Lorijon Bacchi, country manager of Visa in Vietnam, Laos and Cambodia, said: “tripadviser.com-- a prestigious travel guide website in the world, recommends its readers that the best way of travel in Vietnam is hiring a bike and drive it from the North to the South. It is a very strange advice!”
“Coming to Vietnam, I know local tour guides’ joke ‘going to museums in the morning and to the water puppetry theatre on the evening. And I understand the above advice. Vietnam has many fascinating things to discover. But it’s the best that you discover them yourself.”
In 2011, Visa implemented its sixth global travel trend and this was the third time Vietnam was in the survey.
According to the survey, with its distinctive culture, beautiful natural landscapes and affordability, Vietnam emerged as one of the top destinations for travellers from Singapore, Thailand, Australia and South Korea.
Forecasts on the nation's tourism sector for the year ahead predict that 24 percent travellers to Vietnam tour will be from Singapore and Thailand (12 percent from each country), followed by Australian visitors accounting for 10 percent. The survey also highlighted a growing number of tourists from South Korea.
Natural scenery, good deals and promotions as well as political stability were cited as the key factors for visiting Vietnam over the next two years. While in Vietnam, future inbound travellers surveyed on their travel plans said they planned to enjoy outdoor activities, take food tours to explore the local cuisine and experience the local night life.
Lorijon Bacchi said that with tourism emerging as one of Vietnam's key economic drivers, the survey results came at an idea time to show where visitors to Vietnam would be coming from and what would motivate them in choosing destinations.
"Using data from the Visa Global Travel Intentions Survey 2011, the Vietnamese tourism industry can now identify opportunities to attract more tourists based specifically on inbound traveller preferences," said Bacchi.
The Visa survey quizzed over 11,000 travellers across 23 countries about their travel plans and preferences over the coming years. Interestingly, a large number of those surveyed said they would be willing to pay a premium for food (64 percent), want to visit exotic destinations (65 percent) and experience the local culture (63 percent). Similarly, variety of food and dining options and lower travelling costs were also cited as key reasons for future inbound travel decisions.
Bacchi said most inbound travellers to Vietnam had already travelled to popular Asian destination Hong Kong. Many had also already visited nearby Asian destinations such as mainland China and Malaysia.
Vietnam was likely to have mostly new visitors, who had not visited the country before. While variety of food offered was the key reason for past inbound travellers, future inbound travellers would revisit a place for its low travelling costs. Beautiful natural scenery attracted both past and future inbound travellers.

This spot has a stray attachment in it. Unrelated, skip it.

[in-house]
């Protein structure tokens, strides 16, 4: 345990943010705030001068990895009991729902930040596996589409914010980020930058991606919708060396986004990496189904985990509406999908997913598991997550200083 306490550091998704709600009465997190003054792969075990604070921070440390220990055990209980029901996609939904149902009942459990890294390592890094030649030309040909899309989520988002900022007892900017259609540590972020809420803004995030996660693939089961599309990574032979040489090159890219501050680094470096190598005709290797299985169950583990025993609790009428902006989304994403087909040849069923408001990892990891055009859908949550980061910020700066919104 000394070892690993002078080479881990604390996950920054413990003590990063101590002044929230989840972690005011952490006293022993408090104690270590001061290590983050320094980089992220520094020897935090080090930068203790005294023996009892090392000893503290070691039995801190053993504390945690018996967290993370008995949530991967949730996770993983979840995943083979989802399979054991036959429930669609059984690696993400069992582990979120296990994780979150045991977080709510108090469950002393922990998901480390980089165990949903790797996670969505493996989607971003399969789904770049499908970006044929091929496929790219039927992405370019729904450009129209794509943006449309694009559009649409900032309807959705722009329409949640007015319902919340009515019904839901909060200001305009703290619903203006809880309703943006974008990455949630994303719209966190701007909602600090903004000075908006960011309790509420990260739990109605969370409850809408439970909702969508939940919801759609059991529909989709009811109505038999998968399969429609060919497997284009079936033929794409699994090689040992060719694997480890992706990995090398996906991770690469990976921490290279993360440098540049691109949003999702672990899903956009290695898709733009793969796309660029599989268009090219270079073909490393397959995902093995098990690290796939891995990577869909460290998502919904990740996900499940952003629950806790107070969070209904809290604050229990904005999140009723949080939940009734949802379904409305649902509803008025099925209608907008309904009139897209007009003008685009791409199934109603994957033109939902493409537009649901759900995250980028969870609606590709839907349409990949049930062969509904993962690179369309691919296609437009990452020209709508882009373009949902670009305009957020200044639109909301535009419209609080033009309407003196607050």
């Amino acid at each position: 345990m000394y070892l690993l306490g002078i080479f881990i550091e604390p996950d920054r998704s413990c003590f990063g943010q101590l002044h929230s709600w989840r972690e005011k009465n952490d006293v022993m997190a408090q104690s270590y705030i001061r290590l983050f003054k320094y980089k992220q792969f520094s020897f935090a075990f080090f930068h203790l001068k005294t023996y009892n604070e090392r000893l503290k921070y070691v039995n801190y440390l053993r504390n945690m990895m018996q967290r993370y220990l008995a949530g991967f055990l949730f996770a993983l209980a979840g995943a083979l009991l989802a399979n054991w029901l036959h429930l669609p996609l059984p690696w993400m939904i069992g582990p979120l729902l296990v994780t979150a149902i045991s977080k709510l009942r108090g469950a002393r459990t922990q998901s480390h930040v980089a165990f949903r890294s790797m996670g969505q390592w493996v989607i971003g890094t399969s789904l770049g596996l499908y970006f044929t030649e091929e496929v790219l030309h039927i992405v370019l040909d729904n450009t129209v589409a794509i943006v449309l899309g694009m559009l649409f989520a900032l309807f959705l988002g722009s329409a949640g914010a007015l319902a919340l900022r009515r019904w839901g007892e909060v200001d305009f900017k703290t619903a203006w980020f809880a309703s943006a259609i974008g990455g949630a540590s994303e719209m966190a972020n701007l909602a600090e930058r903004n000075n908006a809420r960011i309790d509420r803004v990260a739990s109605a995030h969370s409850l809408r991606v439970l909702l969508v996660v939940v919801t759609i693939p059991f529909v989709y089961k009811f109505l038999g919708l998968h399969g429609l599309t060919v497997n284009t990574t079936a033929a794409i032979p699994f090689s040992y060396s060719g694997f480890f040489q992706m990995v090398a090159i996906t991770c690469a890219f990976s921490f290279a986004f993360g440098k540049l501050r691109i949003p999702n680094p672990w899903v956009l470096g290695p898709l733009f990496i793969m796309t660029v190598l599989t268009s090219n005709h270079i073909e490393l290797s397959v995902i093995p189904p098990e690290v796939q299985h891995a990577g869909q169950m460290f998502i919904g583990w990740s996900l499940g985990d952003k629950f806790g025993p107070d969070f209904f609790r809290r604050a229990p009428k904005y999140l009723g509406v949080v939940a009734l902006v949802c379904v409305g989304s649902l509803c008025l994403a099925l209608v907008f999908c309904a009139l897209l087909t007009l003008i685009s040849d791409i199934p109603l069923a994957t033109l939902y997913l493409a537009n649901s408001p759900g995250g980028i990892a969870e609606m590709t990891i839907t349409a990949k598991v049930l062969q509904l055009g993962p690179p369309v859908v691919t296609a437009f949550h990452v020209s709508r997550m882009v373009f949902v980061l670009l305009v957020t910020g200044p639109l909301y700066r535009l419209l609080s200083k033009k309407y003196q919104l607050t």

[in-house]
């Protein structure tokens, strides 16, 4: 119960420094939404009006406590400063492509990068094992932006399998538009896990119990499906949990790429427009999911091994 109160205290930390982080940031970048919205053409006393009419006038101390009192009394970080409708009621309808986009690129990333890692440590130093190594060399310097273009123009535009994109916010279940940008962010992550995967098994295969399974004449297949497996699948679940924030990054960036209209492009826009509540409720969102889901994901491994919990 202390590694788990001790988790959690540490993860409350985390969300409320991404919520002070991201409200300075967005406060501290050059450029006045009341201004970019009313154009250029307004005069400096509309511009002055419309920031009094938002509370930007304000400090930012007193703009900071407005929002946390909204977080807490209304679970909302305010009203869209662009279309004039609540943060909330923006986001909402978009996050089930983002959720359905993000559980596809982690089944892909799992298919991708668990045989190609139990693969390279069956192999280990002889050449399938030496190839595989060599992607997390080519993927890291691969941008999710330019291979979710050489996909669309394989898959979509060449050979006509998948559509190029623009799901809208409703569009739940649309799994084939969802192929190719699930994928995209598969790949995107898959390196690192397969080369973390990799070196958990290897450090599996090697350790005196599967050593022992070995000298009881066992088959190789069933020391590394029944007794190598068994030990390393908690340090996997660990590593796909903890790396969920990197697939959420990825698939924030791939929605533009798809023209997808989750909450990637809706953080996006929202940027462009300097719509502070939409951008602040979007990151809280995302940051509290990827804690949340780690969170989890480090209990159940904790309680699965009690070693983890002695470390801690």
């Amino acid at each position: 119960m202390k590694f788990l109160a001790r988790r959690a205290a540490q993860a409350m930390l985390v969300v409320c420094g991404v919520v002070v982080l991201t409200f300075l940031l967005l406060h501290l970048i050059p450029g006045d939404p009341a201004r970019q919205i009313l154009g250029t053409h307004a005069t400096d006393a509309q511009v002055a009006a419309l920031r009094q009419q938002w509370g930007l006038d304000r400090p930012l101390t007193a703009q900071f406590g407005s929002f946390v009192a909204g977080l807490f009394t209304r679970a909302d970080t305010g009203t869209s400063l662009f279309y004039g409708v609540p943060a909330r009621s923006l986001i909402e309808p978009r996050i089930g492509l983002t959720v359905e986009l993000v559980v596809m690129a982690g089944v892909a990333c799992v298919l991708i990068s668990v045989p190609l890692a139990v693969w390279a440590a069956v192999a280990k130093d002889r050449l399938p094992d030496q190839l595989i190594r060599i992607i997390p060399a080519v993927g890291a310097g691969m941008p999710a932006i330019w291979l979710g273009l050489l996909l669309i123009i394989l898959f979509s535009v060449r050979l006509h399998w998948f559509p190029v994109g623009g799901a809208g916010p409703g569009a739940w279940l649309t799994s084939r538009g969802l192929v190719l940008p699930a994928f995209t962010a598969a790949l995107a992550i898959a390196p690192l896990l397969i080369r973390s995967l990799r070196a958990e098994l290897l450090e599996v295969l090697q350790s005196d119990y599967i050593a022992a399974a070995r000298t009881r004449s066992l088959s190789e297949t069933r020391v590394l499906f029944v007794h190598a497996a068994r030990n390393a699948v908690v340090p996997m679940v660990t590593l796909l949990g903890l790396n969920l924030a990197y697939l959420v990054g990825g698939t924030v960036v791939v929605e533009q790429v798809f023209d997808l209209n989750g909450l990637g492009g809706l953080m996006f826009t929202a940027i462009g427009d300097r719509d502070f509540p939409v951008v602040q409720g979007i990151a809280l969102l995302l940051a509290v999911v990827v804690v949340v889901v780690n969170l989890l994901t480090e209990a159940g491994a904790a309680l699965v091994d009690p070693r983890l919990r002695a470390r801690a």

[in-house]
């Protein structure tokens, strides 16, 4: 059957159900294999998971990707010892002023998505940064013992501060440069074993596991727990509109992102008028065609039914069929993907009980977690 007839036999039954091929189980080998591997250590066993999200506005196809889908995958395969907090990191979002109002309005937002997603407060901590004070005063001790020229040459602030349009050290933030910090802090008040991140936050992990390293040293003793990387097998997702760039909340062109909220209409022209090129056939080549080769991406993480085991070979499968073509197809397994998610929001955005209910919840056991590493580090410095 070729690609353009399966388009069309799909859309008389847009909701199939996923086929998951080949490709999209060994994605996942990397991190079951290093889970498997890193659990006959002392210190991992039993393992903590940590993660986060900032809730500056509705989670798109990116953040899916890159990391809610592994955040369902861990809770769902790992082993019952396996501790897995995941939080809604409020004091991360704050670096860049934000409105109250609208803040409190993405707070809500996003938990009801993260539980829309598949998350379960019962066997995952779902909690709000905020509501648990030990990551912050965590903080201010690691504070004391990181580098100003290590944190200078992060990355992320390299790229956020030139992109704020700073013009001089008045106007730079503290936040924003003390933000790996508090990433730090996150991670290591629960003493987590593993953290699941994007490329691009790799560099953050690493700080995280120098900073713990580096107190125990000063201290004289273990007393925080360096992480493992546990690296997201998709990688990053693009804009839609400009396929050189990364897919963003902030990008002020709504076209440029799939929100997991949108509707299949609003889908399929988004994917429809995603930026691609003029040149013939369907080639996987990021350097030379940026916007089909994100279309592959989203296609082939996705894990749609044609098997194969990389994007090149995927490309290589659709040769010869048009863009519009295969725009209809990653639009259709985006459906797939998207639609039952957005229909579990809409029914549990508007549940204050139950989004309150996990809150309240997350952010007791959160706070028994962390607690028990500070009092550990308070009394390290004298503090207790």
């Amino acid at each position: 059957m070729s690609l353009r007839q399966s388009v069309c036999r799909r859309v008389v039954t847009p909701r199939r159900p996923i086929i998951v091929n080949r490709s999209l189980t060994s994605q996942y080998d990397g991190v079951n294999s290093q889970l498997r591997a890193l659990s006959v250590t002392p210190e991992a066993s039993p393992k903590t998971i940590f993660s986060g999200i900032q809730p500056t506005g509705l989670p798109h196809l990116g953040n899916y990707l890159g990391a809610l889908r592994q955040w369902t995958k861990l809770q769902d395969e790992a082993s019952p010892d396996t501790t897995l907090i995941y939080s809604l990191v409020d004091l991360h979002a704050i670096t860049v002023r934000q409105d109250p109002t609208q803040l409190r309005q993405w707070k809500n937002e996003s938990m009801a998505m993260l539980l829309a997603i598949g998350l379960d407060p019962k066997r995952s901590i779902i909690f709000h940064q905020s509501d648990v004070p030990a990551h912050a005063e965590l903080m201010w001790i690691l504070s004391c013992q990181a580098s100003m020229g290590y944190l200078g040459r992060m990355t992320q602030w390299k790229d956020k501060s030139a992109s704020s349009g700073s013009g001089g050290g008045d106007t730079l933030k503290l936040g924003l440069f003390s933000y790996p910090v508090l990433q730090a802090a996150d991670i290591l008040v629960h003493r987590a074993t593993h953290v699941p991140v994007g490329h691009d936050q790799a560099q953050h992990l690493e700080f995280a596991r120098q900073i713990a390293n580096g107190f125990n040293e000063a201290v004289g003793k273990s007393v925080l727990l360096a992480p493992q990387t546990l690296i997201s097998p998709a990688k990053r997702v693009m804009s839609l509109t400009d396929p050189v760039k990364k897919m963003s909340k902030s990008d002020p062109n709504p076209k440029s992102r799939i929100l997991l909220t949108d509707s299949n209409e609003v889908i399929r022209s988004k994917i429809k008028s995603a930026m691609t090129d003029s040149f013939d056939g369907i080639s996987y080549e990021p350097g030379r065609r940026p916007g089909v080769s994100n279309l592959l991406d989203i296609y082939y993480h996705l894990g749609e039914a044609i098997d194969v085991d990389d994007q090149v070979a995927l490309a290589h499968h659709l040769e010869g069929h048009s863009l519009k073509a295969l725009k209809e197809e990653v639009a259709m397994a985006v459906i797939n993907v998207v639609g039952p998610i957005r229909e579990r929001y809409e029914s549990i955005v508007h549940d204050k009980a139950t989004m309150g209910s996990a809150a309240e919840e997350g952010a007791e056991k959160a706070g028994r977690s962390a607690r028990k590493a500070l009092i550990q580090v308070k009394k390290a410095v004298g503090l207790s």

Analyzing the survey, experts have noted that Vietnam’s tourism advertising is ineffective.
Of the total 11,620 travellers who participated in the survey, only 271 visited Vietnam in the last two years and 338 planed to visit the country in the next two years. Singapore, Thailand, Australia and South Korea are the countries that have the highest number of tourists who are interested in Vietnam. It means that Vietnam’s tourism advertising to countries out of the region was limited.
In Visa’s survey, there is an unexpected aspect: foreign tourists thought that political instability and the risk of terrorism in Vietnam is higher than the world average.
Nguyen Quy Phuong, chief of the Vietnam National Administration of Tourism’s Travel Department, said: “This is a misunderstanding that is firstly caused by ourselves because we did not well perform advertising activities. When Cambodia had certain instability, some visitors thought that Vietnam was also unsafe and did choose Vietnam as their destination. Though these people account for a small portion but we need to immediately deal with it through providing tourists with accurate information”.
At the workshop where Visa made public its survey, Bacchi told her story, as a simple tourist: “The first time I was in Hanoi, I hired a tour guide. Frankly, I was bored after a day. I told the guide that I had only three days in Hanoi and I wanted to have comfortable and enjoyable days. But it sounded that he could only introduced a model Hanoi to me while I felt a very interesting Hanoi somewhere that I could not touch. The young, well English speaking guy did not know how to explain to me. So I did not hire him anymore and I opened my guide book and wondered in Hanoi alone.”
“In my later trips to Hanoi, I was always eager because I always had a plan to taste cuisines and to shop somewhere. And I discovered all of them by myself.”
Bacchi’s story is not an exception. She still returns to Vietnam but how many foreign tourists have not come back to Vietnam?